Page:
So the skill lies in making the other player believe the card you are offering is the opposite type than which you really are offering. If you're in last place, and I pass you a card saying, "Here's a good card, I feel sorry for you in last place," do you believe me? Sometimes you should - and other times you'd be wisest not to ...

Of course, you could play the game totally randomly: simply draw the top card and offer it to someone sight unseen. This reduces the game to pure luck, however, with no element of skill whatsoever, so is less fun. But there's no rule against it, so if you are simply lousy at bluffing, you could try it.

The Cards and Tiles

There are seven types of cards:

  • Move ahead (ranging from +1 to +3)
  • Pass the car ahead of you
  • Shortcut: become the leader
  • Fall back (ranging from -1 to -3)
  • Low on Fuel (mistranslated as "Engine Trouble" in the English rules): reduce your hand size
  • Breakdown: go back to the last Repair Station tile you passed
  • Flat Tire: miss your next turn
If the "Pass" or "Shortcut" cards are played by the leader, they act as a "+3" card, instead.

There are five types of tiles:

  • Regular road tiles: four-car limit
  • Fuel Stations: remove "Low on Fuel" cards; resume normal hand size
  • Repair Stations
  • Road Construction: stop upon entering
  • No Passing Zones: one-car limit
Plus the Start and Finish tile, of course - the Start tile is a Fuel Station and Repair Station, by the way.

The first three types of cards listed are good - they help whoever uses them. The last four hurt to some degree or another. A Breakdown can be devastating if you haven't had a Repair Station tile in a long time. A Shortcut is an automatic "become first player" for whoever plays it - or "increase your lead" if you already are first player. So knowing when to offer these cards, and to whom, is the major skill in the game.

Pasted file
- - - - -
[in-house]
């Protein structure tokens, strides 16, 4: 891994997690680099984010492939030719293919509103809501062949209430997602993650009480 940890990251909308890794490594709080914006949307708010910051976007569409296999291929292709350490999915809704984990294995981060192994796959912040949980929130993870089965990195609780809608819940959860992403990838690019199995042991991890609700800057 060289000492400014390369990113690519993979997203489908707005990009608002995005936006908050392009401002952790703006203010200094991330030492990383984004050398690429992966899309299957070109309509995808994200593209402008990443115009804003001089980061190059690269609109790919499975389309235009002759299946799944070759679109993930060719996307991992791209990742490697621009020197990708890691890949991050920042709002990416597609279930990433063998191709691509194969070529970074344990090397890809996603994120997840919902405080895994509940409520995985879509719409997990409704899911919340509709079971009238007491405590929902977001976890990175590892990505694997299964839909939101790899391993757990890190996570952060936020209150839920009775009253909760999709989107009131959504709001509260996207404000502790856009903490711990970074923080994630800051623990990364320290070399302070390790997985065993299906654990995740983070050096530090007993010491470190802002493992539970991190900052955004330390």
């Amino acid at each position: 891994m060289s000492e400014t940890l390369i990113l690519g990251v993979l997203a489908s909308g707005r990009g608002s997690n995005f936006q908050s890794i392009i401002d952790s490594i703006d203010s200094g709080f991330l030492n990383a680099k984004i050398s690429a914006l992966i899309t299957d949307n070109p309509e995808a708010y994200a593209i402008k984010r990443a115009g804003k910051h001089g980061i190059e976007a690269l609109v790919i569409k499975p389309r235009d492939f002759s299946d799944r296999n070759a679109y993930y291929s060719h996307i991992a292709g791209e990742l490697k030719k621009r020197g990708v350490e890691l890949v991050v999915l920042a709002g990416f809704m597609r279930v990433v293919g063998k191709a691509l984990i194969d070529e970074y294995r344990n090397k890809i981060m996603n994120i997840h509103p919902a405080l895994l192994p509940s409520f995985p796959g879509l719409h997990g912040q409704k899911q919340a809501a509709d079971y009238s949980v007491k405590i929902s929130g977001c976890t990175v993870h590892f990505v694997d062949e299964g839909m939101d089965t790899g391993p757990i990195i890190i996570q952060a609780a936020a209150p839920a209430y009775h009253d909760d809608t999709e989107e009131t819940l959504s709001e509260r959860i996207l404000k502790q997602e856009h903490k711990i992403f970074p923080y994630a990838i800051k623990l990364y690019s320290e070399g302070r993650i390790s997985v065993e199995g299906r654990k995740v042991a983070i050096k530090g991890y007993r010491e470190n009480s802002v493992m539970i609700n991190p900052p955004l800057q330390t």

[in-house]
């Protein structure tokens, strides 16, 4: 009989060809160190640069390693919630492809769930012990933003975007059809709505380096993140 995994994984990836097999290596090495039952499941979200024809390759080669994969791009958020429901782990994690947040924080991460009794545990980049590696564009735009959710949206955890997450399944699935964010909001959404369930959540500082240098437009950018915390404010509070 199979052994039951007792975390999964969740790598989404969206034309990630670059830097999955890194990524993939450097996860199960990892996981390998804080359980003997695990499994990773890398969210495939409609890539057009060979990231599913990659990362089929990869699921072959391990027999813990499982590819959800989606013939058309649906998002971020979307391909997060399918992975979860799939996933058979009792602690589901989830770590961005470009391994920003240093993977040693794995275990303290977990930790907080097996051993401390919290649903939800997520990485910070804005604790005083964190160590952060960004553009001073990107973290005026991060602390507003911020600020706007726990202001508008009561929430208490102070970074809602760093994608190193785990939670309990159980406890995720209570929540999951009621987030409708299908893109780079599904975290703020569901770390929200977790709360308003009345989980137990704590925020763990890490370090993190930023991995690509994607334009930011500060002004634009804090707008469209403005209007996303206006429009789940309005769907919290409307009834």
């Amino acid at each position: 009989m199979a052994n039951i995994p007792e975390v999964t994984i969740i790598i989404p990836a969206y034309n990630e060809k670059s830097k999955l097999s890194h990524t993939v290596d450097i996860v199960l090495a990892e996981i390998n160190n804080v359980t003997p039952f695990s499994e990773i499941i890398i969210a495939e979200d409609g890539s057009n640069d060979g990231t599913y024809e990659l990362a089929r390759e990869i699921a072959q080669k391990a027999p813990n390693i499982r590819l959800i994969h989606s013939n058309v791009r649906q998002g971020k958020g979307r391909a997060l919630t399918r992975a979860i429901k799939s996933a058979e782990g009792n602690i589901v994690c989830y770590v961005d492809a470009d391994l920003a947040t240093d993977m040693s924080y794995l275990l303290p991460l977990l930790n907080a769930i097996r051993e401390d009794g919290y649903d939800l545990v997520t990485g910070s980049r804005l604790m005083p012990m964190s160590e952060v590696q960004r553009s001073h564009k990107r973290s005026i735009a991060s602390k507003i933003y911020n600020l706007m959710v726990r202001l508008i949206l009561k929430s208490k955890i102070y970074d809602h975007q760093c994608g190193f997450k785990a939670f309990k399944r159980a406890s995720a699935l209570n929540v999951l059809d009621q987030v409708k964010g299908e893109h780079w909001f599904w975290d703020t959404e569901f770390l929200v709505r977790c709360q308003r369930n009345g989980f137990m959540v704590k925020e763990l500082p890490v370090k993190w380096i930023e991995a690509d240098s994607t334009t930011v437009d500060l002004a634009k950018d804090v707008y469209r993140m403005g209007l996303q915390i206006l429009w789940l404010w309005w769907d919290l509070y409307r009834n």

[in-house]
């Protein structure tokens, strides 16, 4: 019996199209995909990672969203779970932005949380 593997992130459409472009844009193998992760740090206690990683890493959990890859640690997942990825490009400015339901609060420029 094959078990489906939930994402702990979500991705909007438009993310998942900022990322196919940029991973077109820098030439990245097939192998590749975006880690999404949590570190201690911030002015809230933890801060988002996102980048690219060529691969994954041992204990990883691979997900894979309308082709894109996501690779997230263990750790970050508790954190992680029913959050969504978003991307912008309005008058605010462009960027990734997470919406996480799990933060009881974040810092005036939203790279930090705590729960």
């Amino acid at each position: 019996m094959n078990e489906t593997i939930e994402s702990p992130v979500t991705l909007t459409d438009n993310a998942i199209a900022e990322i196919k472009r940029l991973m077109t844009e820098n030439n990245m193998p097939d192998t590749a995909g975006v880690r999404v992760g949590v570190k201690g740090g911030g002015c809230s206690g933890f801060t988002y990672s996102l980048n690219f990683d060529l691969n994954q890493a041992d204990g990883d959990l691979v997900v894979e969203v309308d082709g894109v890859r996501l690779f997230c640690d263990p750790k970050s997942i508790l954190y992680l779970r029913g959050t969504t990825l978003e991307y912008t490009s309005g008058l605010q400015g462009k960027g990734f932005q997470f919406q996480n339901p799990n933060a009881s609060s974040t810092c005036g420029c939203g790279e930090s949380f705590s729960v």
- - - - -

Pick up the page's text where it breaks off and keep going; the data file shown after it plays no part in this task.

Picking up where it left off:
House Rules

We've added two house rules so far:

  1. Instead of putting the Finish tile in the last half, we put it in the last third.
  2. Once someone reaches the Finish tile, everyone who hasn't had as many turns as the first player gets one more turn. The furthest through the Finish line wins. Ties are resolved by sudden death: only the tied players are still in the game, and they take an equal number of turns, until one car is clearly ahead. (You can only offer a card to someone you are tied with at that point!) Since we've had some close races, we find this makes for a more satisfying game.
There are two tiles with banners, and two with flags, which are just decoration. I've been toying with making them special tiles in some way, but I'm not sure what yet. If I think of anything, and it works, I'll add it here someday.

Summing Up

I like this game when we're all a bit silly, but not otherwise. As a late-night closer, it's a good game. The Shortcut and Breakdown cards can really shake things up, which is good. In most race games, it's hard to catch a runaway leader, but this one has some mechanisms to equalize things ... if you can bluff someone into taking or rejecting a card at the right moment!

Light fun, not to everyone's taste.